EDITOR’S NOTE: Each week we cross-post an excerpt from Katrina vanden Heuvel’s column at the WashingtonPost.com. Read the full text of Katrina’s column here.

Despite the tantalizing prospect of a wave election in November, Democrats face major structural obstacles to winning majorities in Congress. Recently, the potential impact of partisan gerrymandering has received needed attention, but one issue that is flying largely under the radar is the sheer amount of special-interest money that progressive candidates will have working against them.

Twenty eighteen is expected to be the most expensive midterm cycle in history, beyond the $3.8 billion spent on races in 2014. That number is staggering, but not surprising, given the proliferation of money in politics over the past decade. While both parties have contributed to the current state of affairs, the exorbitant cost of mounting a credible campaign today clearly disadvantages insurgent progressive candidates and their supporters, while bolstering the power of candidates with the most appeal to the donor class. In general, that’s good news for Republicans.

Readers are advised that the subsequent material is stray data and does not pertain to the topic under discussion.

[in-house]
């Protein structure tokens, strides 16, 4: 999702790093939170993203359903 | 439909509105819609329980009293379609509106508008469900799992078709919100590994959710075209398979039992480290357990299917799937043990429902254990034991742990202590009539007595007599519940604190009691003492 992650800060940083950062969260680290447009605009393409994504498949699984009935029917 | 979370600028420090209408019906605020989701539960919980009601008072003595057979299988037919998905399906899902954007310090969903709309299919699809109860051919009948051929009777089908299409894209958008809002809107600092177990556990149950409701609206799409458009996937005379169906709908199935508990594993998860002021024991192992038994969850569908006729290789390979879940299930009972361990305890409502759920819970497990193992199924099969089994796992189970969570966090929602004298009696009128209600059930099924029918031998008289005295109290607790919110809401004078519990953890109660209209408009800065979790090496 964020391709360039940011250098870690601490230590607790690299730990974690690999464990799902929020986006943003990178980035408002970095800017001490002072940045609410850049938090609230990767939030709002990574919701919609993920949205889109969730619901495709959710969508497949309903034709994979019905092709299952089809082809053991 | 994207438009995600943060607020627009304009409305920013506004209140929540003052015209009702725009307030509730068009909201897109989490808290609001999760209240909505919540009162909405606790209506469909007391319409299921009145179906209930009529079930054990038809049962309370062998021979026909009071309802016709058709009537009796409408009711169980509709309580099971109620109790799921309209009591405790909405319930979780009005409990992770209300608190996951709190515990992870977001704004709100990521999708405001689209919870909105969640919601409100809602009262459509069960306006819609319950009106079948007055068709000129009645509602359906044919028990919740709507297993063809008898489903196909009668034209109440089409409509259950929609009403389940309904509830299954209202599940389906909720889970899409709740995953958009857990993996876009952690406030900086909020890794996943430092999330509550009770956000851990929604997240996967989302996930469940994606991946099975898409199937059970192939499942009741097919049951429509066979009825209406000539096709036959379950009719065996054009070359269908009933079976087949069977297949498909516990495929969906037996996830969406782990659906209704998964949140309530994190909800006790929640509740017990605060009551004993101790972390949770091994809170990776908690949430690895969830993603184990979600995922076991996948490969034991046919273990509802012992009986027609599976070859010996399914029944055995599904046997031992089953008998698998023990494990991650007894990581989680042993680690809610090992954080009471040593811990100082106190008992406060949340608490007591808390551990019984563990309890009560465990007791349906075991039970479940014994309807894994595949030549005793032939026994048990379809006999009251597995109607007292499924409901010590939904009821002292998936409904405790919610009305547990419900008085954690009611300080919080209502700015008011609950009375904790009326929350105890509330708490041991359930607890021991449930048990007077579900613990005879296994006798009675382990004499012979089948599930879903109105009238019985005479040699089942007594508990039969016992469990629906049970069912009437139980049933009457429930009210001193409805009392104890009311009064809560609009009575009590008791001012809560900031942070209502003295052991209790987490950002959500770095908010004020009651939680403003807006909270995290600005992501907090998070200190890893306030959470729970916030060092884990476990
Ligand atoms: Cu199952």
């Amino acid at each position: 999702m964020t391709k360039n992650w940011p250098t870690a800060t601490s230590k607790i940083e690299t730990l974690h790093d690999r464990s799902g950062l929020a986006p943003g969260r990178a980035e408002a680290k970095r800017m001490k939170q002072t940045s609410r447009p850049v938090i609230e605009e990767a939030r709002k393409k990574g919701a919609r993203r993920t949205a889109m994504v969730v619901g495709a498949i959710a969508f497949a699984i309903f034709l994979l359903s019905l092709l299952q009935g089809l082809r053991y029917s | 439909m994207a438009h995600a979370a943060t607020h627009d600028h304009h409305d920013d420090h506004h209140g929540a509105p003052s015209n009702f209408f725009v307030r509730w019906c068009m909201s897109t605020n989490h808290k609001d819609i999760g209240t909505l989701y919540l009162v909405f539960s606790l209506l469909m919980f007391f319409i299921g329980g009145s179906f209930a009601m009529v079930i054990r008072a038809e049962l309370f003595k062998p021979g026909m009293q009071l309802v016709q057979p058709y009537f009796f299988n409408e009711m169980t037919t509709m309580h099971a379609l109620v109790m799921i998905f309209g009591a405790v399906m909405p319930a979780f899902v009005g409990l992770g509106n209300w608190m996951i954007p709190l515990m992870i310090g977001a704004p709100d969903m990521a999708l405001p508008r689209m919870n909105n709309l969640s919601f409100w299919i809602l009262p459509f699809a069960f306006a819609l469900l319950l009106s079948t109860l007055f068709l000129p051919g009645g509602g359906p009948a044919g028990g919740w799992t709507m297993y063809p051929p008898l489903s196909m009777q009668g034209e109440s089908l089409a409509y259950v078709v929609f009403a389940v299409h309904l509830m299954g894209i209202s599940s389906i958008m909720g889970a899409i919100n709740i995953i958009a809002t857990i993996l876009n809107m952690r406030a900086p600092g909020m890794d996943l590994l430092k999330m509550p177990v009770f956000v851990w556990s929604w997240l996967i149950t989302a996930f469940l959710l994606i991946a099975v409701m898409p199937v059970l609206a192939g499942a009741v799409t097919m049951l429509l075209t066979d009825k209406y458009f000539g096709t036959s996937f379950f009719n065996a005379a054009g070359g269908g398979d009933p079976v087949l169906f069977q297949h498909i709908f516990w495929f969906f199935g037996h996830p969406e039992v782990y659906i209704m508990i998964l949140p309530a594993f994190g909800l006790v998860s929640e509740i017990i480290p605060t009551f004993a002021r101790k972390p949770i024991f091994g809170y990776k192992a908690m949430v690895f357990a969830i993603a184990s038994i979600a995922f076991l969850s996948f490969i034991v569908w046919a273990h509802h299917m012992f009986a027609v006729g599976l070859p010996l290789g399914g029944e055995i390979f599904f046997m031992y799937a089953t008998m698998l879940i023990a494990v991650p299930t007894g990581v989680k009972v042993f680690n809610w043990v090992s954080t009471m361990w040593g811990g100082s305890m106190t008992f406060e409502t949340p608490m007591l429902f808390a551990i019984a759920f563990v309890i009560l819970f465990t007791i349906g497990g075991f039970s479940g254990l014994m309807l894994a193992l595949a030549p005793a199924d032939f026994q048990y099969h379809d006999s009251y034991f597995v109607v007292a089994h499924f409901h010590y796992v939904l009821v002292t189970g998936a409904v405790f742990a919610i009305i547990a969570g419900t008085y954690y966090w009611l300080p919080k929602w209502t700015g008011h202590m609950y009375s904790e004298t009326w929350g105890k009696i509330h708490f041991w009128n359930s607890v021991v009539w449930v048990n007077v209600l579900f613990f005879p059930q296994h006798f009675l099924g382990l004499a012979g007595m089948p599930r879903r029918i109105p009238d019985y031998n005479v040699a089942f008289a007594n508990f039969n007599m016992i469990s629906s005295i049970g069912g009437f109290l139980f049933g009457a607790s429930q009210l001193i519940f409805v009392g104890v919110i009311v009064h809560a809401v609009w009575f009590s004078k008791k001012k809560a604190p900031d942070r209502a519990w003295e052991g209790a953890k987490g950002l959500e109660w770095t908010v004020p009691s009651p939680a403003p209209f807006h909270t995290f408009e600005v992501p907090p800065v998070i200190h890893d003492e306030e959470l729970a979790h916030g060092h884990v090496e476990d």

This dynamic is plainly visible in the spending so far during the 2018 cycle. As of this writing, political action committees have doled out nearly a quarter of a billion dollars to congressional candidates this cycle. Thirteen of the top 15 recipients of contributions from PACs are Republicans, according to the Center for Responsive Politics. Among them are party leaders, including House Speaker Paul D. Ryan (WI) and House majority leader Kevin McCarthy (CA) as well as vulnerable members from blue states, such as Representative Peter J. Roskam (IL) and Rep. Erik Paulsen (MN), whose races could help swing the balance of power in Washington.

Read the full text of Katrina’s column here.